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n. pl. phy·lac·ter·ies Judaism
Either of two small leather boxes, each containing strips of parchment inscribed with quotations from the Hebrew Scriptures, traditionally worn strapped to the forehead and the left arm by Jewish men during morning worship, except on the Sabbath and holidays.
[Middle English filaterie, philacterie, from Old French filatiere, from Late Latin phylactērium, from Greek phulaktērion, guard's post, safeguard, phylactery, from phulaktēr, guard, from phulax, phulak-.]
n, pl -teries
1. (Judaism) Judaism (usually plural) Also called: Tefillah either of the pair of blackened square cases containing parchments inscribed with biblical passages, bound by leather thongs to the head and left arm, and worn by Jewish men during weekday morning prayers
2. a reminder or aid to remembering
3. archaic an amulet or charm
[C14: from Late Latin phylactērium, from Greek phulaktērion outpost, from phulax a guard]
phy•lac•ter•y(fɪˈlæk tə ri)
n., pl. -ter•ies.
1. Judaism. either of two small black leather cubes containing pieces of parchment inscribed with specific Biblical verses: worn by Orthodox or Conservative Jewish men during weekday morning prayers, one usu. strapped to the left arm, the other to the head above the hairline.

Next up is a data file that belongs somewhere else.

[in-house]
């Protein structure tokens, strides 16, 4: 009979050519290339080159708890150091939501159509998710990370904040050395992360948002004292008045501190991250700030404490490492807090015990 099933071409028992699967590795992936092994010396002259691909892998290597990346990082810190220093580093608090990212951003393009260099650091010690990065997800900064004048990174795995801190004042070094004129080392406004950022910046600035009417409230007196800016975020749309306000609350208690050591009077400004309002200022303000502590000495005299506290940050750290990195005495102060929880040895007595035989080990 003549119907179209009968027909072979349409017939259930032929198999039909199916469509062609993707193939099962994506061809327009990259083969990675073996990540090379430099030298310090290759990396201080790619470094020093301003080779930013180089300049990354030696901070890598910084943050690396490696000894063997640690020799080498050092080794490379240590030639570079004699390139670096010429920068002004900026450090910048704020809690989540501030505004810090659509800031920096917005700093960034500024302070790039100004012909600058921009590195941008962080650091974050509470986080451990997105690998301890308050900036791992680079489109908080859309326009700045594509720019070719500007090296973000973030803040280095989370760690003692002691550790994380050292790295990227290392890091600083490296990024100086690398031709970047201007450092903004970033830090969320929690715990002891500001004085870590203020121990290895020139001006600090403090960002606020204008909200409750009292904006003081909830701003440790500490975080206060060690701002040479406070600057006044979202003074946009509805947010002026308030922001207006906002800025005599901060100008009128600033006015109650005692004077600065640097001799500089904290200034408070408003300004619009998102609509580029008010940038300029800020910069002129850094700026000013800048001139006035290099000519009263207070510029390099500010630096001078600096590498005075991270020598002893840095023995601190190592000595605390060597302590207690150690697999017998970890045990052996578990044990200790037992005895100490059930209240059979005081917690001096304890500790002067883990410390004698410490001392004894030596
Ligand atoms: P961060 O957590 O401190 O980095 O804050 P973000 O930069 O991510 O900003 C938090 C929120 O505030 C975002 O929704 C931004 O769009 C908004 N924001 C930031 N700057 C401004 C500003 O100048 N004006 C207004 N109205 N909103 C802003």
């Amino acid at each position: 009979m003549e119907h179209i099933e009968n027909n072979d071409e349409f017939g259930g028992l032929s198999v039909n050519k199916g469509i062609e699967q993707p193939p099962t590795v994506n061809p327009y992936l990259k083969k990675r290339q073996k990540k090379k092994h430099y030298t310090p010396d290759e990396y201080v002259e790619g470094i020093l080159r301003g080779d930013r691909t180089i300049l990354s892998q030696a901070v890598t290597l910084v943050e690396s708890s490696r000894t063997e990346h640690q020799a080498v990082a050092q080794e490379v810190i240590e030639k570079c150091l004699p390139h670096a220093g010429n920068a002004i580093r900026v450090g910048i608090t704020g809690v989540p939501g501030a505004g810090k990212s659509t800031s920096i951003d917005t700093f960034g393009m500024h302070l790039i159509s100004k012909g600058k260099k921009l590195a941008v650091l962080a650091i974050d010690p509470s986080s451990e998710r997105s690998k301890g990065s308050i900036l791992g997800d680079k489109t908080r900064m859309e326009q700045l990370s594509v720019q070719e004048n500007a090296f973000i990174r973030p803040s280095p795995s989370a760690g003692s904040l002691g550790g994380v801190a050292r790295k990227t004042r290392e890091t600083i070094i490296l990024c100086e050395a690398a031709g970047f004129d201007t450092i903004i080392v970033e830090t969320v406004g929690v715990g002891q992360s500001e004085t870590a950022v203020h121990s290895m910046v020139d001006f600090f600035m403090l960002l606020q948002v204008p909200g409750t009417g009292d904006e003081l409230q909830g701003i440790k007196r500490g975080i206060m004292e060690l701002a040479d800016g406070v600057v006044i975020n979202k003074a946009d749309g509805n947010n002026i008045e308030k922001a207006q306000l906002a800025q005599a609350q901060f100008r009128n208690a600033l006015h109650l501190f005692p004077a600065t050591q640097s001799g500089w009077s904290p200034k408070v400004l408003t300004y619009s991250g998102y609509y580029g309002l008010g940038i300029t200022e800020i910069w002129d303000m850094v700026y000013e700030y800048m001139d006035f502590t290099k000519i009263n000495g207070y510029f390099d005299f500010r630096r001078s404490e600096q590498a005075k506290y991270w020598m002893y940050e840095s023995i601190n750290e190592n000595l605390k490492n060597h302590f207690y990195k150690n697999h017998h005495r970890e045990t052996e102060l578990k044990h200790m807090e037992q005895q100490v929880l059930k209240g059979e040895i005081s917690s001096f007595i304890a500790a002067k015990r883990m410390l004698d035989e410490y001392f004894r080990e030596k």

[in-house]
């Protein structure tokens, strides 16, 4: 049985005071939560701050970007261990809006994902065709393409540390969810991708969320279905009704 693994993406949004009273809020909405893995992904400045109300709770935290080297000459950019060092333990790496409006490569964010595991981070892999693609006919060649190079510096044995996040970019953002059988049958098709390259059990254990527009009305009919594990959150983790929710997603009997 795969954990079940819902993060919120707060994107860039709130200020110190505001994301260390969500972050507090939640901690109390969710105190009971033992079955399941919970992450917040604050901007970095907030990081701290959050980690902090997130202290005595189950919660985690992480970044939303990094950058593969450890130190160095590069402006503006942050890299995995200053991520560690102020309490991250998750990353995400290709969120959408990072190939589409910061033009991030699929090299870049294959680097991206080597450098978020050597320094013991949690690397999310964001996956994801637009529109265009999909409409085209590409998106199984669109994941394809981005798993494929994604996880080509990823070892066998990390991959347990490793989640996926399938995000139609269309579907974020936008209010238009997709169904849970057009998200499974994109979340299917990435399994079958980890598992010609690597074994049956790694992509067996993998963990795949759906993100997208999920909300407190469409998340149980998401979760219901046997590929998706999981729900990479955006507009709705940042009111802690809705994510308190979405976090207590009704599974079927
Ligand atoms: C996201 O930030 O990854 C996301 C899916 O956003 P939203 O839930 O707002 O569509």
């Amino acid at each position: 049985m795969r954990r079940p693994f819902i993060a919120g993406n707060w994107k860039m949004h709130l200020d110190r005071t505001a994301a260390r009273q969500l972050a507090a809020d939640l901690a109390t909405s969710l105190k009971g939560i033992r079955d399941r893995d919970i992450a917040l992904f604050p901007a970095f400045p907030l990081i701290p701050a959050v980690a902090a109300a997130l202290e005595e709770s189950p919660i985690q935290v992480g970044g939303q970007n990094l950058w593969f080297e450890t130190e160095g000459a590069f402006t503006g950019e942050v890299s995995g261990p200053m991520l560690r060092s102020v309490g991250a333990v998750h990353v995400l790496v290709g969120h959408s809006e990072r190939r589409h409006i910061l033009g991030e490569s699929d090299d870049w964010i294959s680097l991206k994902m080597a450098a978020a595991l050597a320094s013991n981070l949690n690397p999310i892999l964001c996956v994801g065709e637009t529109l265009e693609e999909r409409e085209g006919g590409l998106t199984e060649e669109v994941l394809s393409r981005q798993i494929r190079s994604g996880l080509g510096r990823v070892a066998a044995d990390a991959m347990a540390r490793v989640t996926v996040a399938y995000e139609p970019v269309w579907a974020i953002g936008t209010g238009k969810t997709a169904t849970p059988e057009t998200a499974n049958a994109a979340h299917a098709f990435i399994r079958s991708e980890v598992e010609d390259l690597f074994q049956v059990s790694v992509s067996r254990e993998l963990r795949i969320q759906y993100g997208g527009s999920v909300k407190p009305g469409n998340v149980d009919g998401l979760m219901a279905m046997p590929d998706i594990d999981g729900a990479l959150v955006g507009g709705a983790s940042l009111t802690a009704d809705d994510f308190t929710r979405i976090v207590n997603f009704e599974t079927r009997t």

2. (in the early Christian church) a receptacle containing a holy relic.
3. an amulet or charm.
[1350–1400; Middle English philaterie < Medieval Latin philatērium, Late Latin phylactērium < Greek phylaktḗrion outpost, safeguard, amulet =phylak-, s. of phylássein to protect, guard + -tērion n. suffix of place]
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|Noun||1.||phylactery - (Judaism) either of two small leather cases containing texts from the Hebrew Scriptures (known collectively as tefillin); traditionally worn (on the forehead and the left arm) by Jewish men during morning prayer|
Judaism - the monotheistic religion of the Jews having its spiritual and ethical principles embodied chiefly in the Torah and in the Talmud
reminder - a message that helps you remember something; "he ignored his wife's reminders"